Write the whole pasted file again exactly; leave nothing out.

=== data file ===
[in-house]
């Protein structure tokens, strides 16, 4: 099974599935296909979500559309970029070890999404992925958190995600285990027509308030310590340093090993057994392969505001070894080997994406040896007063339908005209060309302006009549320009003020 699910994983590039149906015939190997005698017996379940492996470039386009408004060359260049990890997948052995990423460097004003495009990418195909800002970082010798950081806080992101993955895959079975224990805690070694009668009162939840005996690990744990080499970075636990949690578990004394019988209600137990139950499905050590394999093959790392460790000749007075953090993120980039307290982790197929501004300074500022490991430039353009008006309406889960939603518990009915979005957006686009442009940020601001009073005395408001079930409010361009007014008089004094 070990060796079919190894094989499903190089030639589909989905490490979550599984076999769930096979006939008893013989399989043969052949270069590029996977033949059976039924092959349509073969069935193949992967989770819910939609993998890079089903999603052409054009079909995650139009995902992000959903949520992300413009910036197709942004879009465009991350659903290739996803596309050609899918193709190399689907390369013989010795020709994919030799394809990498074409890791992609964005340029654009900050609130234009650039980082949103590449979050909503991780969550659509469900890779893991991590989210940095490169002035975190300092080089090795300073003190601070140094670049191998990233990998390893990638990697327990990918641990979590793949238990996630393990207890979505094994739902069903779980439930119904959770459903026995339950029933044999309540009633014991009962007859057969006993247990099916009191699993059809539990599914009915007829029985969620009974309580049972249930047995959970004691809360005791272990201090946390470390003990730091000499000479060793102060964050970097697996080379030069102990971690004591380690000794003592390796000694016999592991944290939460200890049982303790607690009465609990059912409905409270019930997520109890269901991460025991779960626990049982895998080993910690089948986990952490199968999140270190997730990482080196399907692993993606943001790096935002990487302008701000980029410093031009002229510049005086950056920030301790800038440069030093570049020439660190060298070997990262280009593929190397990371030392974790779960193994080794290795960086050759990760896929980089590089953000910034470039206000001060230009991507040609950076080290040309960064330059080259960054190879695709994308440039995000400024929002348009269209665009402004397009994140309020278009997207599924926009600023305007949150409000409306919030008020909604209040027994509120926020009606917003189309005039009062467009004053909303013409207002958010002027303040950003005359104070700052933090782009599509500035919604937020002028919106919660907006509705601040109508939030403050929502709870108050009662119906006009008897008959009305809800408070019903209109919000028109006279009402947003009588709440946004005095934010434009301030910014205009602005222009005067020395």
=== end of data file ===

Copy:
[in-house]
């Protein structure tokens, strides 16, 4: 099974599935296909979500559309970029070890999404992925958190995600285990027509308030310590340093090993057994392969505001070894080997994406040896007063339908005209060309302006009549320009003020 699910994983590039149906015939190997005698017996379940492996470039386009408004060359260049990890997948052995990423460097004003495009990418195909800002970082010798950081806080992101993955895959079975224990805690070694009668009162939840005996690990744990080499970075636990949690578990004394019988209600137990139950499905050590394999093959790392460790000749007075953090993120980039307290982790197929501004300074500022490991430039353009008006309406889960939603518990009915979005957006686009442009940020601001009073005395408001079930409010361009007014008089004094 070990060796079919190894094989499903190089030639589909989905490490979550599984076999769930096979006939008893013989399989043969052949270069590029996977033949059976039924092959349509073969069935193949992967989770819910939609993998890079089903999603052409054009079909995650139009995902992000959903949520992300413009910036197709942004879009465009991350659903290739996803596309050609899918193709190399689907390369013989010795020709994919030799394809990498074409890791992609964005340029654009900050609130234009650039980082949103590449979050909503991780969550659509469900890779893991991590989210940095490169002035975190300092080089090795300073003190601070140094670049191998990233990998390893990638990697327990990918641990979590793949238990996630393990207890979505094994739902069903779980439930119904959770459903026995339950029933044999309540009633014991009962007859057969006993247990099916009191699993059809539990599914009915007829029985969620009974309580049972249930047995959970004691809360005791272990201090946390470390003990730091000499000479060793102060964050970097697996080379030069102990971690004591380690000794003592390796000694016999592991944290939460200890049982303790607690009465609990059912409905409270019930997520109890269901991460025991779960626990049982895998080993910690089948986990952490199968999140270190997730990482080196399907692993993606943001790096935002990487302008701000980029410093031009002229510049005086950056920030301790800038440069030093570049020439660190060298070997990262280009593929190397990371030392974790779960193994080794290795960086050759990760896929980089590089953000910034470039206000001060230009991507040609950076080290040309960064330059080259960054190879695709994308440039995000400024929002348009269209665009402004397009994140309020278009997207599924926009600023305007949150409000409306919030008020909604209040027994509120926020009606917003189309005039009062467009004053909303013409207002958010002027303040950003005359104070700052933090782009599509500035919604937020002028919106919660907006509705601040109508939030403050929502709870108050009662119906006009008897008959009305809800408070019903209109919000028109006279009402947003009588709440946004005095934010434009301030910014205009602005222009005067020395």